Quitting the Throne
The holidays are over in Turkey.
Amongst the traditional sacrificial slaughter of animals - or the more commonly accepted Turkish way of donating a symbolic sum to charities that distribute food parcels and feed those less well off - people are returning to the big cities after a long break for the feast.
Returning kicking and screaming (internally at least) back to work as usual, back to the usual, and the sluggish Monday blues is an urban infection shared by all of us who live in a metropolis. Citizens of concrete and steel moulded by the working week's fire.
Kindred spirits of the cities recognise each other - the smell of coffee, cigarettes and cynicism - and while recent terrorist targets have made blood brothers of most cities, they have other things in common with each other.
All obvious cultural and regional differences aside, Istanbul shares something with its urbane brothers and sisters, which I can attest to having worked in Paris, London, Rome and this once second Rome of Christendom: The back to work blues the sprawling giants imbue into us all, and the sleepless nights.
Nocturnal nakedness and the dressed up blues; those dark velvet low tones of brick and concrete that envelopes the narrow cages of commerce and capitalism. Each city is a monstering whisper of shadows and expression, a film noir of the senses. A morality play on how you get mucky for your brass.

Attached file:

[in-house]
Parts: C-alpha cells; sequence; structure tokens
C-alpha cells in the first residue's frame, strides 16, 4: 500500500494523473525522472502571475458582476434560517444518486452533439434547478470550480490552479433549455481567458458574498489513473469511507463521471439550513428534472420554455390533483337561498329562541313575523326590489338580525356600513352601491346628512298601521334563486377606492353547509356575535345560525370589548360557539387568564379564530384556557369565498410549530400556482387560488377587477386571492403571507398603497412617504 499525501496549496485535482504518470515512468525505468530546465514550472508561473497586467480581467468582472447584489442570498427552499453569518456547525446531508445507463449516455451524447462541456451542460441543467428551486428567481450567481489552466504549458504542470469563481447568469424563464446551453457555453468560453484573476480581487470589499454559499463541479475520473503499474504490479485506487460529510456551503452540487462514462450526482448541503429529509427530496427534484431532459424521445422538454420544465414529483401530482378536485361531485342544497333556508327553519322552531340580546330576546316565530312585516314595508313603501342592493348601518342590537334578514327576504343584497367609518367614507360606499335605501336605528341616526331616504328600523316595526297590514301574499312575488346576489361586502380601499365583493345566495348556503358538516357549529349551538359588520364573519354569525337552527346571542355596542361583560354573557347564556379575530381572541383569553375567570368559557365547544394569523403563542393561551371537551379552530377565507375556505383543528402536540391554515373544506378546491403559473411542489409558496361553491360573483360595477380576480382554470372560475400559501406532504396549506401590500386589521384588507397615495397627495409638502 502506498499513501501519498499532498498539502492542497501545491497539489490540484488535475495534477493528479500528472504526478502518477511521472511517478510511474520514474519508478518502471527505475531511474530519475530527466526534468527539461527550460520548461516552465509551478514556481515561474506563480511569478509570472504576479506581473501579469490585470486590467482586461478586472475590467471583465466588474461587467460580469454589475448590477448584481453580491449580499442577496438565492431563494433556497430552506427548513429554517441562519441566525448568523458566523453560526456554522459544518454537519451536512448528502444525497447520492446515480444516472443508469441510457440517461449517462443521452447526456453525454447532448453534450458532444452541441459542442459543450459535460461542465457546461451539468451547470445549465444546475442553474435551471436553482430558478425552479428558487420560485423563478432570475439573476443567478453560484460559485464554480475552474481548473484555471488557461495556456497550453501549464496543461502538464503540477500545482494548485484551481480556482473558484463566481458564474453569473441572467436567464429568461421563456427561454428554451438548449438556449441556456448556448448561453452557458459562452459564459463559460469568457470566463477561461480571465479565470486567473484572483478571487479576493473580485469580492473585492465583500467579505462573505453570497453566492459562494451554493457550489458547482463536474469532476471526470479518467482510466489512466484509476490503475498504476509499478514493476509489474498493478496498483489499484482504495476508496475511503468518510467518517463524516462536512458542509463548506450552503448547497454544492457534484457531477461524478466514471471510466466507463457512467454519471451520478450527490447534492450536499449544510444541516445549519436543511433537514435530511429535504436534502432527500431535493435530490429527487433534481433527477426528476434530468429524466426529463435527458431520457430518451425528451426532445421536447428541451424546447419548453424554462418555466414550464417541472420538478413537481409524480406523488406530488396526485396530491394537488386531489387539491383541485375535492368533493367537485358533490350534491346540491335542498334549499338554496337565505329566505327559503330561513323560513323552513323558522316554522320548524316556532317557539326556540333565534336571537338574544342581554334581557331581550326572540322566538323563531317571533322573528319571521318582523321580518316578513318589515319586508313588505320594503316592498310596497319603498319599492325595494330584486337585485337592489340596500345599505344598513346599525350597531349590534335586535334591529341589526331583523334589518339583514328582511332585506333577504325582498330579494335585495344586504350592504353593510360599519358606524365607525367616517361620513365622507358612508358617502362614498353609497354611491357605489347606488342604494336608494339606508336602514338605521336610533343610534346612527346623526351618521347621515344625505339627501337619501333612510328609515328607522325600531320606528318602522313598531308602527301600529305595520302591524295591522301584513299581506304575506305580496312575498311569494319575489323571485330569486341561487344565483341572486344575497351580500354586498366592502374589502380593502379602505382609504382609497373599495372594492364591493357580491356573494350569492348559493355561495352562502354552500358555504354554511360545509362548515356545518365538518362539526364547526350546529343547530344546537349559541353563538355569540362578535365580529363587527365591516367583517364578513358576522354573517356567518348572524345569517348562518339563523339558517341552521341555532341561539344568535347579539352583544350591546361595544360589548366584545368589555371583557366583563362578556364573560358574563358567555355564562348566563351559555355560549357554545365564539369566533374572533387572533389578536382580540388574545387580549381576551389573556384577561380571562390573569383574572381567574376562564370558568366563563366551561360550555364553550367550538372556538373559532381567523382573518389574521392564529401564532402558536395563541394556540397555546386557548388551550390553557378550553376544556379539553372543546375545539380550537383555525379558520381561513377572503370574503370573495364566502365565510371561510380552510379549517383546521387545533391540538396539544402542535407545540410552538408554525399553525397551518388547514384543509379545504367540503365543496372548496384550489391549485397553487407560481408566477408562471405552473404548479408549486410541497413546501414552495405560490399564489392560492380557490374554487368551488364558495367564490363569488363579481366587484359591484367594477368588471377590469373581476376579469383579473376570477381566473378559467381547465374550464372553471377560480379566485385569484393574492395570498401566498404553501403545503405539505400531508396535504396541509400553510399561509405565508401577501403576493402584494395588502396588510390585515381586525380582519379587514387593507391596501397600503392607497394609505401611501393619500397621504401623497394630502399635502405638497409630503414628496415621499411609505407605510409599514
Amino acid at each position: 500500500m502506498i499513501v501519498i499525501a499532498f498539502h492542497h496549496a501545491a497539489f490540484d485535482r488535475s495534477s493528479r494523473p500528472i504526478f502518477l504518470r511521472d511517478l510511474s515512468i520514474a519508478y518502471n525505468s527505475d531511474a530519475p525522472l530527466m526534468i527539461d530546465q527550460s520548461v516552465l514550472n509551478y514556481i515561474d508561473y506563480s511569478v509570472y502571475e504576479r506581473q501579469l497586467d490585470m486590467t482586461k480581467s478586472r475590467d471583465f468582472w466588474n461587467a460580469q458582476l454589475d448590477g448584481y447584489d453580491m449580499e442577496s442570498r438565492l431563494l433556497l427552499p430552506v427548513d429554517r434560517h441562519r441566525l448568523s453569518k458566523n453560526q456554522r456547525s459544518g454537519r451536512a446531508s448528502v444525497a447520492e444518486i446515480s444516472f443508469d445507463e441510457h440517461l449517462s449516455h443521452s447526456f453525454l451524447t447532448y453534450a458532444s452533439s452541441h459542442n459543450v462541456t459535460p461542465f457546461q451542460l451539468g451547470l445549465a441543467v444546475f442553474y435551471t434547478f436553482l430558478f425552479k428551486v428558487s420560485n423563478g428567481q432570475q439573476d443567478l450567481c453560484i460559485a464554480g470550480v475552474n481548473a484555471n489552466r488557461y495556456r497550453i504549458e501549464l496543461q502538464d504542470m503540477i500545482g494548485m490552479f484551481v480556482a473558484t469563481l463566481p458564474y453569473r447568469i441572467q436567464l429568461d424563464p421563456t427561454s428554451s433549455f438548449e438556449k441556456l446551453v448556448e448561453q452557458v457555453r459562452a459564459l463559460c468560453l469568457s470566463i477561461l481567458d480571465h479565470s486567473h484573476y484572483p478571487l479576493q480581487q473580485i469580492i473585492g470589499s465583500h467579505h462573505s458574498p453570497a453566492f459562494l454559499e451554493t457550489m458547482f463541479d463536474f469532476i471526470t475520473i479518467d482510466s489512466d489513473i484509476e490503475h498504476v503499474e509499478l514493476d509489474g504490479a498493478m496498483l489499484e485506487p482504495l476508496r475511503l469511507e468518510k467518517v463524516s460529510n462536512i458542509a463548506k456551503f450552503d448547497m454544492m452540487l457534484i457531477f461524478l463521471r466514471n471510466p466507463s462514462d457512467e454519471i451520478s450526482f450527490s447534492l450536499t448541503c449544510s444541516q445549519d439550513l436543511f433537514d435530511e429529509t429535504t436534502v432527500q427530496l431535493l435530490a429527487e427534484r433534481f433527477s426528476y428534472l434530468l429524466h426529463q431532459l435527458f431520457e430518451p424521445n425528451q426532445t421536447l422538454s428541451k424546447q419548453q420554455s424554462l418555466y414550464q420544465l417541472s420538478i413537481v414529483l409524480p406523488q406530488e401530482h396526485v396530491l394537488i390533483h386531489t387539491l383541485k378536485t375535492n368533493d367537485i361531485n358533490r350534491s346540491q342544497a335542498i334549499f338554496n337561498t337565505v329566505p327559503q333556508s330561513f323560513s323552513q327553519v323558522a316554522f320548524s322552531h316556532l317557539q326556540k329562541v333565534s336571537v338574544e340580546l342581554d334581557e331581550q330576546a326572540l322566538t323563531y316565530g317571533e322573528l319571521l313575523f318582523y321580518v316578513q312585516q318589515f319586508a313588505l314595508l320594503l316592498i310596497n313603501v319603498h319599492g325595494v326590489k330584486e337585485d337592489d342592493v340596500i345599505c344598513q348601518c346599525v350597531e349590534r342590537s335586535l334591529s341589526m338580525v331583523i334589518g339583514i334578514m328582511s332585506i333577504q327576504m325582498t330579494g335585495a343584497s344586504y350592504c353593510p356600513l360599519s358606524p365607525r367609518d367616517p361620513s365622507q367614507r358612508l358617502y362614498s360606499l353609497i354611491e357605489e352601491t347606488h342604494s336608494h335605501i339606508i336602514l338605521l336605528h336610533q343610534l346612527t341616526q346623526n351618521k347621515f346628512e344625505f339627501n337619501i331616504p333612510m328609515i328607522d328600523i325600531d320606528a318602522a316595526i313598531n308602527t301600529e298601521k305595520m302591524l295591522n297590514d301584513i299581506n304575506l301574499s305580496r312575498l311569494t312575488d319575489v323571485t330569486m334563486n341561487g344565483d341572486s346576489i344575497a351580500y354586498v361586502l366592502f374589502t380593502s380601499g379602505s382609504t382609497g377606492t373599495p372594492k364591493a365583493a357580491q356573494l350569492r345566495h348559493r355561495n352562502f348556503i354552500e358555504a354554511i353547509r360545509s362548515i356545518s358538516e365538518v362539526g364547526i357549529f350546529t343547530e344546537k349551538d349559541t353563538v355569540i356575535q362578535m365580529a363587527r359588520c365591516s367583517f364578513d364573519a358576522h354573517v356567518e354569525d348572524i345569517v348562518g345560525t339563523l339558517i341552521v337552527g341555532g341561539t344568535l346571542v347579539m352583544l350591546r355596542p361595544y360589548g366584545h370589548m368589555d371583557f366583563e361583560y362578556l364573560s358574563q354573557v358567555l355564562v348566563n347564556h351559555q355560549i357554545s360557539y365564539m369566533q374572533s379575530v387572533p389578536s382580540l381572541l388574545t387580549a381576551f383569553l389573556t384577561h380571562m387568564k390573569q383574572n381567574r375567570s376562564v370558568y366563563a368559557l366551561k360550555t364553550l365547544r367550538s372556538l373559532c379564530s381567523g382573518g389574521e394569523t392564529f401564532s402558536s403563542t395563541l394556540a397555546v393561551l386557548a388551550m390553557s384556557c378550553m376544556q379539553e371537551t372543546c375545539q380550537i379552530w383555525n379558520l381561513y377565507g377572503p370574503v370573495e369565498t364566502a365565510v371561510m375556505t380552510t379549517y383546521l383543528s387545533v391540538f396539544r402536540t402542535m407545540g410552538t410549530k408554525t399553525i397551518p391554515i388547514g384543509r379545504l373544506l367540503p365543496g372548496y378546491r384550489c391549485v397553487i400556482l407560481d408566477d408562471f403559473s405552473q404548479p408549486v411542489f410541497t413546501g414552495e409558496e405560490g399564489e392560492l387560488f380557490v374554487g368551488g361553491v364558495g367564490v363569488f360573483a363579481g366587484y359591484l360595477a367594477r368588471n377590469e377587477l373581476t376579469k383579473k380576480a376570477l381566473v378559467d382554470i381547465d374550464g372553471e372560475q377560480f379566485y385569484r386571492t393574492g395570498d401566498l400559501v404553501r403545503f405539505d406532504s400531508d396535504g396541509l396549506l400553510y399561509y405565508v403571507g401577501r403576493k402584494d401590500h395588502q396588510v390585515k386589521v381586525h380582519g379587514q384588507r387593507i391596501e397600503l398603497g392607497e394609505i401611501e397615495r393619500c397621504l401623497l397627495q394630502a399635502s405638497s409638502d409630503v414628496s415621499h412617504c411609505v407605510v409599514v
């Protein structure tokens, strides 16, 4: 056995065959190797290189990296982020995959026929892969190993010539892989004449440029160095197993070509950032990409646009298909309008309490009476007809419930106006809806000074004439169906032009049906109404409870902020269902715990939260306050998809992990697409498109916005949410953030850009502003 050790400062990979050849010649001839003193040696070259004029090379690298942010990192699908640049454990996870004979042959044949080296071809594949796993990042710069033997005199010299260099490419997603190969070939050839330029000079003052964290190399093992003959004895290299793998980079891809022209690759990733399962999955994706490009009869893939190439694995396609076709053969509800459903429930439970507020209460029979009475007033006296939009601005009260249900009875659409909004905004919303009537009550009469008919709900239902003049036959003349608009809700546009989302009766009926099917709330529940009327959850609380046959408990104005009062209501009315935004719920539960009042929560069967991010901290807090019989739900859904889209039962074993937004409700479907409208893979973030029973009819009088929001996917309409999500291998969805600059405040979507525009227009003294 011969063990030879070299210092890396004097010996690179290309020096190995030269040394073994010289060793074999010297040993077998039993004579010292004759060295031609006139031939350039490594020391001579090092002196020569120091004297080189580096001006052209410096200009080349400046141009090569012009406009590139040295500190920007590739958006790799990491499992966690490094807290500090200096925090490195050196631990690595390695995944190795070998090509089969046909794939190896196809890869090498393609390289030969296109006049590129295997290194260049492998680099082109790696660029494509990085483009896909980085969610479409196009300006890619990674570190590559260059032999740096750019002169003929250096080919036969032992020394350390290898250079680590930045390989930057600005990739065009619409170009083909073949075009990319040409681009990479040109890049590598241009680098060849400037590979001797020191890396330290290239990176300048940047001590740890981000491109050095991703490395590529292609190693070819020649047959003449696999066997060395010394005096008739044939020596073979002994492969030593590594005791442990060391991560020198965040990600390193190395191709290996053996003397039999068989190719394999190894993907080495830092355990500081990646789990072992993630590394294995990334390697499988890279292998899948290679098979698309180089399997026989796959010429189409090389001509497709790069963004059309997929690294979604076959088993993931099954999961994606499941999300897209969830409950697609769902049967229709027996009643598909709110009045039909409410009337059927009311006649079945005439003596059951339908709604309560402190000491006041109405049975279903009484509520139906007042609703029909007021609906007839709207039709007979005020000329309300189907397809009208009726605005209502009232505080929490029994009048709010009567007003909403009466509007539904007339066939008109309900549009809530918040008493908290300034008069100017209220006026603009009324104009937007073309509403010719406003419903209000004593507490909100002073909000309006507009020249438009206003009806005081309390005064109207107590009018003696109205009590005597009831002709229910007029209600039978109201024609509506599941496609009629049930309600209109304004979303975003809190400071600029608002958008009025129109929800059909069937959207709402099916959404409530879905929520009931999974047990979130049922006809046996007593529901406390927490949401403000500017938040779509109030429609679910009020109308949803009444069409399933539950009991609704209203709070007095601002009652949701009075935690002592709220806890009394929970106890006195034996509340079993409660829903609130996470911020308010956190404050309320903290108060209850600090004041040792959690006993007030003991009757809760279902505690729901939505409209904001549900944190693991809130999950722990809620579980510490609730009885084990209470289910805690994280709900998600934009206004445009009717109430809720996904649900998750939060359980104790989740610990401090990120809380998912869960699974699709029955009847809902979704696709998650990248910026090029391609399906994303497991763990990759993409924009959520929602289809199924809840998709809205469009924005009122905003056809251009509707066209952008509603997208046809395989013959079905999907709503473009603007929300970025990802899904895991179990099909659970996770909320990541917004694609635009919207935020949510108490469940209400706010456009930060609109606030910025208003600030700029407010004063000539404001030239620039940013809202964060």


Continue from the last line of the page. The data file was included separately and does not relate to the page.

In the dirtier life of today, therefore, defining the discourse of the city should be more than just its darker aspects: Sharing restrictive spaces with the private lives of the public millions looking forward to payday is just one cog in a large wheel. And popular culture and celebritydom has often been a way to open a sensitive space (or easy escape) from the insensitiveness of the large clamour of the city.
Sensitivity, romantics, and music (or the Brangelina split) can polarise as much as it can unify, like a moment of pause or quiet, because it touches from a distance. And whether the point of art, and the artist, is to touch the heart or the mind - or both - the ultimate point is to humanise, because it is a conscious choice to create a beautiful thing.